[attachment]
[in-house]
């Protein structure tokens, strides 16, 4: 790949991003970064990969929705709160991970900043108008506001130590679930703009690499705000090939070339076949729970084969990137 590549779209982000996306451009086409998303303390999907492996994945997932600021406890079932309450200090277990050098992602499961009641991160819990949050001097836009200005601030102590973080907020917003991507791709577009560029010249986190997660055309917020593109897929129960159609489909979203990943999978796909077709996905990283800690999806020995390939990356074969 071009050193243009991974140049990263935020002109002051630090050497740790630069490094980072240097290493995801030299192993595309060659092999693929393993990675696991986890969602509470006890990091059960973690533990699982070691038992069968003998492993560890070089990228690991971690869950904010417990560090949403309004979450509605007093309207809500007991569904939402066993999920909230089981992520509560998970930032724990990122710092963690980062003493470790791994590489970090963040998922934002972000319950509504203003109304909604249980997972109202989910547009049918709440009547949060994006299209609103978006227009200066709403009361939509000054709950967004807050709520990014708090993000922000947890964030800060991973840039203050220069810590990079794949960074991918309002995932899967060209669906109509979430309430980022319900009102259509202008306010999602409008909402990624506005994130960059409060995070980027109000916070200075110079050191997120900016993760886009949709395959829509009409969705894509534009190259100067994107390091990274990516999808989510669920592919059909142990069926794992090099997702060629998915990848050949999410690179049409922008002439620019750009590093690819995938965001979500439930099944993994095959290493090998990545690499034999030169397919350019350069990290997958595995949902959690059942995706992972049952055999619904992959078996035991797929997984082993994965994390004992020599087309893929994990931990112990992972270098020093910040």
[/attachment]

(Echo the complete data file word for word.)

[in-house]
């Protein structure tokens, strides 16, 4: 790949991003970064990969929705709160991970900043108008506001130590679930703009690499705000090939070339076949729970084969990137 590549779209982000996306451009086409998303303390999907492996994945997932600021406890079932309450200090277990050098992602499961009641991160819990949050001097836009200005601030102590973080907020917003991507791709577009560029010249986190997660055309917020593109897929129960159609489909979203990943999978796909077709996905990283800690999806020995390939990356074969 071009050193243009991974140049990263935020002109002051630090050497740790630069490094980072240097290493995801030299192993595309060659092999693929393993990675696991986890969602509470006890990091059960973690533990699982070691038992069968003998492993560890070089990228690991971690869950904010417990560090949403309004979450509605007093309207809500007991569904939402066993999920909230089981992520509560998970930032724990990122710092963690980062003493470790791994590489970090963040998922934002972000319950509504203003109304909604249980997972109202989910547009049918709440009547949060994006299209609103978006227009200066709403009361939509000054709950967004807050709520990014708090993000922000947890964030800060991973840039203050220069810590990079794949960074991918309002995932899967060209669906109509979430309430980022319900009102259509202008306010999602409008909402990624506005994130960059409060995070980027109000916070200075110079050191997120900016993760886009949709395959829509009409969705894509534009190259100067994107390091990274990516999808989510669920592919059909142990069926794992090099997702060629998915990848050949999410690179049409922008002439620019750009590093690819995938965001979500439930099944993994095959290493090998990545690499034999030169397919350019350069990290997958595995949902959690059942995706992972049952055999619904992959078996035991797929997984082993994965994390004992020599087309893929994990931990112990992972270098020093910040």